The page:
H. P. Friedrichs (AC7ZL) Homepage
Robots have always held a special fascination for me. As far back as I can remember, I've tinkered with robot-like machinery.
I can remember building my first "robot" from Erector Set parts. It was about eighteen inches tall. It had a cylindrical "head" with a photosensitive resistor behind a plastic dome that would activate lights in response to changes in ambient light. The electronics were salvaged from a flashing roadside barrier that had been run over and smashed.
Along the robot's sides were two more-or-less useless arms. The right arm was terminated with a hook, and linked to a bell crank on a geared motor that allowed the arm to be raised and lowered. The left arm was terminated with a cardboard shield. The shield was wound with bare copper wire and connected to a reverse-wired audio transformer, powered through a trembler. The upshot was that this shield could deliver a pretty good jolt if you were foolish enough to touch it. It got me intro trouble when I brought the robot to class when I was in 5th grade.
Instead of feet, it rolled about on four wheels, driven by a geared motor torn out of some kind of toy. Later on I added feelers that would induce the robot to stop if he drove into a wall.
This robot would make noises, power up the shield, and start and stop rolling on the basis of a sequencer comprised of a slow-turning timer motor and a rotating contact. My dad has always been a master at woodcraft, and he machined a nifty housing of hardwood that held the motor, switch points, and sliding contractor into an integrated assembly.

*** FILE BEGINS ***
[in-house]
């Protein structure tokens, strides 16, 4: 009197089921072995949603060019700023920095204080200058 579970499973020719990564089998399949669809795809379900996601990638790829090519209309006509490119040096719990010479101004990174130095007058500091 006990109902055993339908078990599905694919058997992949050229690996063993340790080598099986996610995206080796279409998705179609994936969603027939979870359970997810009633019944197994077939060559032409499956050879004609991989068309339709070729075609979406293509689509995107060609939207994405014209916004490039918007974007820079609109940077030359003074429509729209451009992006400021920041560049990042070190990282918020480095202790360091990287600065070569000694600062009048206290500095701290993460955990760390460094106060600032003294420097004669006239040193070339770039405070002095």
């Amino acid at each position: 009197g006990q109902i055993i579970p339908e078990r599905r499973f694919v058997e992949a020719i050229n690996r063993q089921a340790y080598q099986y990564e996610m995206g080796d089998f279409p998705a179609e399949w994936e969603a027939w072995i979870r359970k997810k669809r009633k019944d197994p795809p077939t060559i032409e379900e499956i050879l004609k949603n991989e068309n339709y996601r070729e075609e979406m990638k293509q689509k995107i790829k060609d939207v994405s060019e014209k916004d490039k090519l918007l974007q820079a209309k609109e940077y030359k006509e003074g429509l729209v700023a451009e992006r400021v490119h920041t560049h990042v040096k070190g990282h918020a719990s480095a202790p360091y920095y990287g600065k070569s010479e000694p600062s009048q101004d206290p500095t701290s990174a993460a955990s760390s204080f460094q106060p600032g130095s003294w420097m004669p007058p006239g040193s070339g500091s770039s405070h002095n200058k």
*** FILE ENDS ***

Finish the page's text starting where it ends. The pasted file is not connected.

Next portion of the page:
Later, I remember tinkering with robot arms. One project involved a homebrew arm made of threaded rod, hardwood cleats, and pinchers made from a modified pair of bottle tongs. The design was loosely modeled after an industrial robot arm. The base of the arm was a gutted 15" speaker frame---face down on a tabletop, it provided a broad, stable platform.
Around that time Tomy came out with a toy called the Armitron. This was plastic robot arm also reminiscent of a factory robot. It was controlled by two joysticks. I was interested in trying to connect this arm to my TRS-80 Model I computer, but I ran intro problems when I discovered how the Armitron really worked.
Actually, the toy was a masterpiece of mechanical engineering. The whole thing was powered by a single motor, which drove countless pinions and gears through a series of clutches. The clutches were engaged and disengaged through the motion of the joysticks. For a long time, I pondered how to make an electrical interface to this remarkable machine.
My solution was to tear out the joysticks and install wire pushrods to control the clutches directly. Next, I mounted the Armitron and a series of small battery motors to a common base board. Each of the motors was fitted with a small bellcrank, and each bellcrank was attached to one of the pushrods.